The Ice Road Truckers could certainly plow through "unnecessary, job killing" regulation, yet, someone ends up in the ditch, every show. Probably a bad choice, even for Secretary of Transportation.
I guess that leaves us with our favorite faux folk, the Alaska Bush People and their patriarch, Will Geer, I mean Billy Beer, I mean Billy Brown. Still,iIt's hard to see Billy Brown as President, even though the sight of Bam and Bear at State Dinners would be absolute must see TV!
I guess, I'll have to ponder this one further. Any thoughts?
This next item is not Alaska related, but it is something we can all relate to, especially since the Alaska voters in all their wisdom have chosen to legalize pot.
This comes from a newspaper I used to work for (this column is becoming a bit of old home week, sorry) the Casper Star-Tribune.
It seems that a worker from Colorado reported to the local constabularly that someone had stolen his pot stash from his hotel room.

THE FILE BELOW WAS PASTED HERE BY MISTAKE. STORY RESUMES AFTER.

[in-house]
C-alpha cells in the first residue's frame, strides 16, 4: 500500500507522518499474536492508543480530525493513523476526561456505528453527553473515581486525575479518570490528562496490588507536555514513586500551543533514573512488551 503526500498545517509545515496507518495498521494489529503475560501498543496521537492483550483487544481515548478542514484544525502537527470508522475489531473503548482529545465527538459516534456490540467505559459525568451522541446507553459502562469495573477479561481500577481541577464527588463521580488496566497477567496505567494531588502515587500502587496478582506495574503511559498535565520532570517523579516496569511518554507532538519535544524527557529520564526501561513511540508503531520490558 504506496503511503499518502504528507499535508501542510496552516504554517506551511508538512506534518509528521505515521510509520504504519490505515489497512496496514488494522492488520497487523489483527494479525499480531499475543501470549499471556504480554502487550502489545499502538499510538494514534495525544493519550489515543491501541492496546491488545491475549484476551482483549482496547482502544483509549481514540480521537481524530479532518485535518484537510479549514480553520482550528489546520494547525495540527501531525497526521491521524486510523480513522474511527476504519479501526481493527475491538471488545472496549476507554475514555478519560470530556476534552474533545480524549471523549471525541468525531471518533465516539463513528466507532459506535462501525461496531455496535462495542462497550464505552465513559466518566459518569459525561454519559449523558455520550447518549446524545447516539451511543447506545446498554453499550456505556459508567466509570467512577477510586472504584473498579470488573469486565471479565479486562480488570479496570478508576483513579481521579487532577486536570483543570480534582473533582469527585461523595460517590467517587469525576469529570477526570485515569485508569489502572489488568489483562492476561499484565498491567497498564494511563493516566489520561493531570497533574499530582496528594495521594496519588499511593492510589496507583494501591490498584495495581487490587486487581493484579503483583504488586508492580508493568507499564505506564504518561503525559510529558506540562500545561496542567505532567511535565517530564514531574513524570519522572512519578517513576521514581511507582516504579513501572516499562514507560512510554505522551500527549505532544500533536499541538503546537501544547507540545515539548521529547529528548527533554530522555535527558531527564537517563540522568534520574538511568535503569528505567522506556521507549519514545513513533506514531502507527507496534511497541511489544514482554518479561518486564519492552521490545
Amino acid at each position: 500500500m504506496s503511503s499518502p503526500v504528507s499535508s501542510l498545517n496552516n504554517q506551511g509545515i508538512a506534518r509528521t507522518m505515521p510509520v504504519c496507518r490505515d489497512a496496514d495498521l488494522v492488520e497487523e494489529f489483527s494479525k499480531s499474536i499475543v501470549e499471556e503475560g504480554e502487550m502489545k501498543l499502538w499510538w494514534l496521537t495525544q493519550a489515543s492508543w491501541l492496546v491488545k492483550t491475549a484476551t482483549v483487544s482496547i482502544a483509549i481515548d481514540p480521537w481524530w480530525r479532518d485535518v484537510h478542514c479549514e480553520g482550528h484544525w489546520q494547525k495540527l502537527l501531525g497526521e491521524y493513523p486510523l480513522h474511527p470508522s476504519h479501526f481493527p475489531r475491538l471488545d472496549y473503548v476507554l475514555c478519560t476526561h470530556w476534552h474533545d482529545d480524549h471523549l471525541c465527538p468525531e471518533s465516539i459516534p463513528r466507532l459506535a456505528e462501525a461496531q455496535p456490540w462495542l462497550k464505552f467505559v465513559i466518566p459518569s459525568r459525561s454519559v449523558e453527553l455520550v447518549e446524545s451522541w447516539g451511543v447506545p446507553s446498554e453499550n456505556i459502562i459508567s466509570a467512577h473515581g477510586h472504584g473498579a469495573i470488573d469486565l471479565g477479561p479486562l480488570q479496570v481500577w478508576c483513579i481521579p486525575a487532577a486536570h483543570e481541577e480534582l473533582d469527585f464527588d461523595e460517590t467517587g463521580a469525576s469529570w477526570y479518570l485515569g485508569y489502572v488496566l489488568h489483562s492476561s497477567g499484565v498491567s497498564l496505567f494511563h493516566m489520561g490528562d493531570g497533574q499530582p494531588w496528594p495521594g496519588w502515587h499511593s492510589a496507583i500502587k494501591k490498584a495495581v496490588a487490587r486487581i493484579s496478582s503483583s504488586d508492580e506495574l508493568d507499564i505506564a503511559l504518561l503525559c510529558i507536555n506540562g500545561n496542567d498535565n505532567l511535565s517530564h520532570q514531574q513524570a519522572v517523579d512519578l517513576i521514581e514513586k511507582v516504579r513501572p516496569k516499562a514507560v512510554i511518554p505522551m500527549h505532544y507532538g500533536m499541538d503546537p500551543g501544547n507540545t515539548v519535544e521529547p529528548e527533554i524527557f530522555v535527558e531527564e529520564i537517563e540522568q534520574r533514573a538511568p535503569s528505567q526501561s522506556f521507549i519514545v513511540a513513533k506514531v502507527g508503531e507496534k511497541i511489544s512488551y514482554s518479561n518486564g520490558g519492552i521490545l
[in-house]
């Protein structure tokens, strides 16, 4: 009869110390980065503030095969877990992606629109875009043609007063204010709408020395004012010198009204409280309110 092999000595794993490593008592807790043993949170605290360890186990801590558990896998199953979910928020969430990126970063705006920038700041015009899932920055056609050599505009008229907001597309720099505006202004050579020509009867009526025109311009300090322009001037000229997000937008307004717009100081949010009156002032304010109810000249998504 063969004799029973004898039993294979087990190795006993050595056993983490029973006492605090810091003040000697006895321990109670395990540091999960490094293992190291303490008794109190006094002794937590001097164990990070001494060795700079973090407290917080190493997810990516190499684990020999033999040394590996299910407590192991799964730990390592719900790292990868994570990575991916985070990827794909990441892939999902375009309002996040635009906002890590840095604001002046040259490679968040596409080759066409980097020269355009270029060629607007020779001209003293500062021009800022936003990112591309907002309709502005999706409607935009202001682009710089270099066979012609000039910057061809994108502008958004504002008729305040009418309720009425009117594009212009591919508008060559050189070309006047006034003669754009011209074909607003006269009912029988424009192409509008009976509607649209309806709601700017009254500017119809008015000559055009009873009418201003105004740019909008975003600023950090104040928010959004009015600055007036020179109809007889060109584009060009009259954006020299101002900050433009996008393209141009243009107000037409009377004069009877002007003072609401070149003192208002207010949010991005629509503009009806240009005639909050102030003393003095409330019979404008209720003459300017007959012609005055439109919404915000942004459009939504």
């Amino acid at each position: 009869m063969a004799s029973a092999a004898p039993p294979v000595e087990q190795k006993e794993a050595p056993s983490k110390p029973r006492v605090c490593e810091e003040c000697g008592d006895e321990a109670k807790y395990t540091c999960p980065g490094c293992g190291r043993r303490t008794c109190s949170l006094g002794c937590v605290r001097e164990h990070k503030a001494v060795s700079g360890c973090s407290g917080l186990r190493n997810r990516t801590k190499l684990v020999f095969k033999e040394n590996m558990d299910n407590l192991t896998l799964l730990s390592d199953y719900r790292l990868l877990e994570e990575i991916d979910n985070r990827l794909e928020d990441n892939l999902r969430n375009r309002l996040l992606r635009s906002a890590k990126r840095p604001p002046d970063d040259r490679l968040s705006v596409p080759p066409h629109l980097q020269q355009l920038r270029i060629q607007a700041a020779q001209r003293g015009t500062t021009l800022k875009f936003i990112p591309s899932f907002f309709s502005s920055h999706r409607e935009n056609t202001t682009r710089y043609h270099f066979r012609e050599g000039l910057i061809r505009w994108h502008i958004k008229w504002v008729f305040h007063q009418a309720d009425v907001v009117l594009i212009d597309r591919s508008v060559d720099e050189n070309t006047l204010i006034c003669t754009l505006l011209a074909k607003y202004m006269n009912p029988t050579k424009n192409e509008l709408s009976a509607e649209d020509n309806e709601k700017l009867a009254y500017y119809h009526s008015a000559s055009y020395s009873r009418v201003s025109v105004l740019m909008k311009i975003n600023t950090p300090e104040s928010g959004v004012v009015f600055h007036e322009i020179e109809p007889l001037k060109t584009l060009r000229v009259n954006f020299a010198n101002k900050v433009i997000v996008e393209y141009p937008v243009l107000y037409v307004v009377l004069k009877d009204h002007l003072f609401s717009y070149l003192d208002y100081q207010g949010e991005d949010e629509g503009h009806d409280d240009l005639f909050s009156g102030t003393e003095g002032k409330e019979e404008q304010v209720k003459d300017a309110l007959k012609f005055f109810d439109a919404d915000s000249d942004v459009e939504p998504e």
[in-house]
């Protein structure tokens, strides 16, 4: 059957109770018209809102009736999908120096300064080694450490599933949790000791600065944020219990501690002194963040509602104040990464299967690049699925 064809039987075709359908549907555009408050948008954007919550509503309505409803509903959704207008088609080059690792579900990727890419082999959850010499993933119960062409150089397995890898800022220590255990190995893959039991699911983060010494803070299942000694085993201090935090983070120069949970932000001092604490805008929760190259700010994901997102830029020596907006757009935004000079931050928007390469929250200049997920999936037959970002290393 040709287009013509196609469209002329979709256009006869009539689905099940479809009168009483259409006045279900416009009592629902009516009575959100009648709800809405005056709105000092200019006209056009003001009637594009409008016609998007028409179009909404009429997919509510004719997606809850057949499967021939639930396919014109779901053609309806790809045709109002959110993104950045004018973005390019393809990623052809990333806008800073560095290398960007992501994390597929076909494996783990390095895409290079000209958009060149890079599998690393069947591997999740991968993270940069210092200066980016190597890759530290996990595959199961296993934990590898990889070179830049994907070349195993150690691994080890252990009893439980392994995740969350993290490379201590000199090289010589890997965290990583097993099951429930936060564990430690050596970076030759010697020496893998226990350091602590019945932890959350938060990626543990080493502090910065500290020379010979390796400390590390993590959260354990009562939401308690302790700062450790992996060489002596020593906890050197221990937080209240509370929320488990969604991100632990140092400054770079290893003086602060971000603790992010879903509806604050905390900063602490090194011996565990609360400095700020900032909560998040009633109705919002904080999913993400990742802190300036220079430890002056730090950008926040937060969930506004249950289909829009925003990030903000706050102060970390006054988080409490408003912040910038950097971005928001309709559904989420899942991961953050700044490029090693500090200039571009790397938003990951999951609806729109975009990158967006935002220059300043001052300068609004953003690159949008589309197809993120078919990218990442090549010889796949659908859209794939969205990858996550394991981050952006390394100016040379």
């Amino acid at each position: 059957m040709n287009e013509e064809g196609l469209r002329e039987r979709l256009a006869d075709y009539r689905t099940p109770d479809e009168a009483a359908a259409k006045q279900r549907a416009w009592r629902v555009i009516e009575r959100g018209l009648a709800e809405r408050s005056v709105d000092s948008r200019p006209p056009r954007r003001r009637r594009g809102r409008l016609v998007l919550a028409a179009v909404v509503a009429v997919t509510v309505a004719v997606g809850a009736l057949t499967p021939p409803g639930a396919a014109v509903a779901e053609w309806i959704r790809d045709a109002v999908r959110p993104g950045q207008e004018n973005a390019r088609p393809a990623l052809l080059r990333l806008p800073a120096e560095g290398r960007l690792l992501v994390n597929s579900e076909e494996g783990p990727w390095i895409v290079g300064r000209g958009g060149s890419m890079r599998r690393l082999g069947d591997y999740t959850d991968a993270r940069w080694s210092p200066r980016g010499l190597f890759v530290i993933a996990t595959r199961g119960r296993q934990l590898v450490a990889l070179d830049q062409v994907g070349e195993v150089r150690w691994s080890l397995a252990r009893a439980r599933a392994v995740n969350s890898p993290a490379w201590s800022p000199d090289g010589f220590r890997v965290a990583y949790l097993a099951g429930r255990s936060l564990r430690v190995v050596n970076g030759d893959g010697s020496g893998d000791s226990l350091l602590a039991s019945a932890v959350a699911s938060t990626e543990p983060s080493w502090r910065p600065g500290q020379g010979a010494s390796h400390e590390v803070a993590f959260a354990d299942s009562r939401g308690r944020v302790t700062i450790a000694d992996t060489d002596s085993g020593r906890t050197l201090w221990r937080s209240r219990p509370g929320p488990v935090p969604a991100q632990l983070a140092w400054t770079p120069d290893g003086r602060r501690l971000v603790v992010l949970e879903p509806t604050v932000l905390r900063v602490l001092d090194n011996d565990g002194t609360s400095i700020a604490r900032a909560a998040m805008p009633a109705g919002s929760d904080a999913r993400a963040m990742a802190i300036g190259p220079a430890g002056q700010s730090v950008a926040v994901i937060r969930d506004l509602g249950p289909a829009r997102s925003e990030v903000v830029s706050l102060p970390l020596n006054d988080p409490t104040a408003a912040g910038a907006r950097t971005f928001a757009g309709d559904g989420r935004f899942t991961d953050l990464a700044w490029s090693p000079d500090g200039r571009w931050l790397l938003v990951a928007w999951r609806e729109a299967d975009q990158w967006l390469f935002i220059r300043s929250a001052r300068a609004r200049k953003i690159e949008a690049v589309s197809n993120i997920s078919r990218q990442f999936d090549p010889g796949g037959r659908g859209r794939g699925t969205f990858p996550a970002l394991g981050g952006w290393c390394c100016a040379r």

Bear in mind here, that unlike either Colorado or Alaska, marijuana possession is still illegal in "The Big Empty" AKA Wyoming.
The poor doofus had reported the theft to the hotel desk clerk and when the police arrived he freely admitted that someone had stolen his weed. They asked if he had some more, said yes, and produced it. He was more than a little surprised when the police then arrested him.
Just then another man, unconnected to the first man - but also a visitor from Colorado - walked into the lobby smelling strongly of pot. The police asked him why and he - once again freely - admitted he had been smoking marijuana outside because he couldn't smoke it in his hotel room. They asked him if he had any left. He produced more pot and they arrested him as well.
People often ask me if I am going to smoke pot now that it is legal. I point out that I am "stupid" enough in my unaltered state, thank you very much!
And one final note for the day.
A couple of visitors were heard saying the following as they walked up Pine Street recently.
"I can't believe they just let water run down the streets here. How wasteful is that?"
Dave Kiffer is a freelance writer living in Ketchikan, Alaska.
Contact Dave at email@example.com
Dave Kiffer ©2017
Stories In The News
Contact the Editor